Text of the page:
Primary School Days

Some Memories of Hessle C. of E. Infants School
Jose Barnes

 

Some time ago there was an article in the Hull Daily Mail about Miss Ada Hartley who had taught at Hessle Church of England Infants School and become the headmistress in 1937. It reminded me of an unusual incident that occurred to me while I was in Mrs Wakefield’s class. One day there was a lot of activity on the far side of the room, things being carried out of the big desk there. An empty drawer from the desk was given to me, I was told to take it into the playground and wash it, then stand it up in the sunshine to dry. I had no idea of what I was doing and probably the drawer was no better for my water-play, but I did enjoy myself. Chiefly I remember thinking how big the playground was with no one else in it. What would the Health and Safety people think about sending a four- or five-year-old alone into an empty playground which was easily accessible from the road? I assume this happened at the end of the summer term when Miss Stead left and Miss Hartley was about to take over.

 

Other memories come to mind. One day some small coloured cardboard discs appeared on our desks. Later I discovered they were counters and were to be used to help us with sums. Perhaps I had been absent or day-dreaming when this was explained, but at the time I didn’t know what they were for and turned round to ask Geoffrey Dry who sat behind me. A sharp tap on my knuckles with a ruler reminded me turning round was forbidden! Sometimes the girls had knitting to do while the boys did something with raffia. I could just do plain knitting having been shown at home. We went to a large cardboard box and picked up a piece of knitting; I think the wool was brown. We had to leave it half-way through a line, presumably so that the needles did not get lost. On one occasion, I picked up the knitting with the needles the wrong way round, so of course the stitches would not slide off the needle. For a time I struggled but then, greatly daring, crept to the box to change it. I did not like knitting.

 

I remember having a problem with reading too. Sometimes, perhaps when Miss Stead was checking our progress, we were given some special books in an unpleasant yellowish colour. Each child had to read a word in turn. I leaned forward to count the children in the row before me and then the words to find the one I would have to read. It didn’t work because someone would make a mistake and have to do more. I dreaded getting the word ‘the’ which I could not remember, it seemed so useless and unimportant. At home one day I asked what it was; after my brother’s scornful reply I never forgot it and reading became less of a trial. Why didn’t I ask at school? Throughout the Infants School and most of the Juniors I never thought of asking a question or hearing anyone else do so.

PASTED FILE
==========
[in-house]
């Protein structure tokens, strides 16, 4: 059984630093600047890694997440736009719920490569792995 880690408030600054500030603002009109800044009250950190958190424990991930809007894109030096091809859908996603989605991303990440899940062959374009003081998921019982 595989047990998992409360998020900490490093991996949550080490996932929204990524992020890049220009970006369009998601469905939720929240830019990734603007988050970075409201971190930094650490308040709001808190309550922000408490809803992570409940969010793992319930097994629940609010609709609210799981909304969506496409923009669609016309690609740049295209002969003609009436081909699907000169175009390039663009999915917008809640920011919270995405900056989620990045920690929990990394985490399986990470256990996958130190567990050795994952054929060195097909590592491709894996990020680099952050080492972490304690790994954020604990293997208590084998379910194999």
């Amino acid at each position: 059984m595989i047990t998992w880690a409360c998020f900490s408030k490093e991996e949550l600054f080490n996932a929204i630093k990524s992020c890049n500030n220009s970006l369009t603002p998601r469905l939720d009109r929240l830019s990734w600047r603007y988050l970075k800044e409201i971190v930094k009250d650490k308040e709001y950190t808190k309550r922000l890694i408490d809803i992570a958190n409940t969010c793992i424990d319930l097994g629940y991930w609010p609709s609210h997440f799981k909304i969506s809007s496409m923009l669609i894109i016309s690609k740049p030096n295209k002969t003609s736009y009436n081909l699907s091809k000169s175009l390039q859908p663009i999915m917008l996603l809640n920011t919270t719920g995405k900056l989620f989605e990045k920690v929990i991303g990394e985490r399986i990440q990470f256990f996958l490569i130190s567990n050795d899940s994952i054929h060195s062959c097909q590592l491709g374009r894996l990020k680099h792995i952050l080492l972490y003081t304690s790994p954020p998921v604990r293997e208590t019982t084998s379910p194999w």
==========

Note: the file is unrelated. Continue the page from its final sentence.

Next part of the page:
Listening-in to grown-ups talking I heard that Mrs Wakefield had been called Bearpark before her marriage and her family owned the shop on the Weir, selling antiques. Although antiques were old things and Mrs Wakefield seemed old, I never saw her in the shop window. Another puzzle I never asked about.

 

Before Mrs Wakefield’s class I had been in Miss Sonley’s class. Her room was long and narrow with a huge fireplace across one end. Just as the fire became interesting to watch with the flames dancing and crackling, a man would come in and deaden it with shovels of coal. Most of the heat seemed to get lost behind the enormous fireguard. On wet and snowy days the smell of drying woollen gloves and scarves pervaded the room as Miss Sonley allowed us to put them on the fireguard. No health and safety rules then. Miss Sonley was gentle and kind, very good at telling stories. Every morning we had a Bible story, there was no hall and no school assembly, and every evening before home time she told other stories. I remember Snow White being serialized and feeling impatient for the next instalment. But there were times when Miss Sonley could be firm. Once I had apparently answered a question wrongly and was told to stay in after school until I answered properly. What did stay in mean? I wondered. Suppose I couldn’t answer properly, how long would I stay in, would I miss my tea or stay all night? When the bell rang and everyone else began filing out, in fear and trembling I approached her desk. The question was very easy and I was dismissed before the last child had left the classroom. One day I discovered humming, except that I didn’t know what it was called or that anyone else could hear it. When Miss Sonley ordered whoever was humming to stop, I wondered if I was humming. To find out I did it again – and so learnt a new word.